Posted by & filed under Experimental, Linux.

I would like to introduce you tonight to a x-part series (I don’t know how many parts there are at the moment, we will see as time progresses) entitled “How to build a www cluster in x days“.

In this series, we will be looking at a wide variety of different techniques that can be used to create a cluster for hosting your next large project on.
When I talk about clusters, I like to categorise them into two particular sections: dumb and intellegent clusters. A dumb cluster is a group of machines that essentially know very little of their surroundings. They do not take into account how many machines are currently running, where the machines are located or how the data is to be devlivered to it’s location. Put simply: you set it up, and it works. No complex heartbeat configurations (except when necessary) and nothing fancy.
Intelligent clusters on the other hand know alot of information about where other machines on the network are. They know where the vistor to the website is coming from, and what the fastest way is to deliver content to that user.
Put simply: a “dumb cluster” is a group of machines that are set up to deliver content. If one machine goes down, the load balancer will detect this and bring that node out of the server pool until it is reported back up again. an “intelegent cluster” knows where the user is visiting. It can take into consideration what the shortest internet route is to it’s desired location, or what route should be taken to get the best availible speeds.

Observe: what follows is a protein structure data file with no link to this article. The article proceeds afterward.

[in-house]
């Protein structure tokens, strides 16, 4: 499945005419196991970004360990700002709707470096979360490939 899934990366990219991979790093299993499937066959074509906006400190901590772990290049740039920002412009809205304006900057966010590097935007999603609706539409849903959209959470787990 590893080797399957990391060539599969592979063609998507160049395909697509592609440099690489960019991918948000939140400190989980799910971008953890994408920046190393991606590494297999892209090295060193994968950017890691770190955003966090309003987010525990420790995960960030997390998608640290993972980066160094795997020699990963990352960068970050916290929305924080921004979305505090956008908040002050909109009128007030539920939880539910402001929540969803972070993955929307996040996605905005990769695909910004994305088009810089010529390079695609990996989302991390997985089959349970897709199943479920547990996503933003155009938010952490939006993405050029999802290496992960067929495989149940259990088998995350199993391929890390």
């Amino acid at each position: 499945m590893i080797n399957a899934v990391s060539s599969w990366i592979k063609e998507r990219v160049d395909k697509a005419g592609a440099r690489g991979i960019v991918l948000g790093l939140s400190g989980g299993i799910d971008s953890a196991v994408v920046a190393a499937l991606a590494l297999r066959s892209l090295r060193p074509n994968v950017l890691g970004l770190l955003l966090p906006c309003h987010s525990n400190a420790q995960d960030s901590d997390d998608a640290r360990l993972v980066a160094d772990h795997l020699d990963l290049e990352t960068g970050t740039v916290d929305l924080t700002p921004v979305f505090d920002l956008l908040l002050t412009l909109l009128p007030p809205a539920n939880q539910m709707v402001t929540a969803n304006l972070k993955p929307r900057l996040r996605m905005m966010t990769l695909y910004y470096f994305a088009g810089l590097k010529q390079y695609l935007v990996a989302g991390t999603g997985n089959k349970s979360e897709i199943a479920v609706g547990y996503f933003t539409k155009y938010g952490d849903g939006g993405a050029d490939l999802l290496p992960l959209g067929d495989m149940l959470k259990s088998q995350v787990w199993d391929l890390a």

In this series, we will be looking more at the dumb clustering side of things. Dumb clusters are easy to set up, and well, if you really want an intellegent cluster, hire me :] So lets look at what we are going to discuss in this series.
  1. Setting up our first webserver
  2. Setting up our shared filesystem
  3. Setting up our http/https load balancer
  4. Setting up our mail server
  5. Setting up our backup system
  6. Setting up our mysql cluster
  7. Setting up our shell server
  8. Setting up our TCP/IP load balancer
For the purpose of writing this series, I will be using Xen installed on my machine, using CentOS 5.4 as the base opperating system. At any one time, I will have up to five domains running on Xen. I will be testing loads and response times using my laptop.
Stay tuned, the first part of the series comes on Tuesday.

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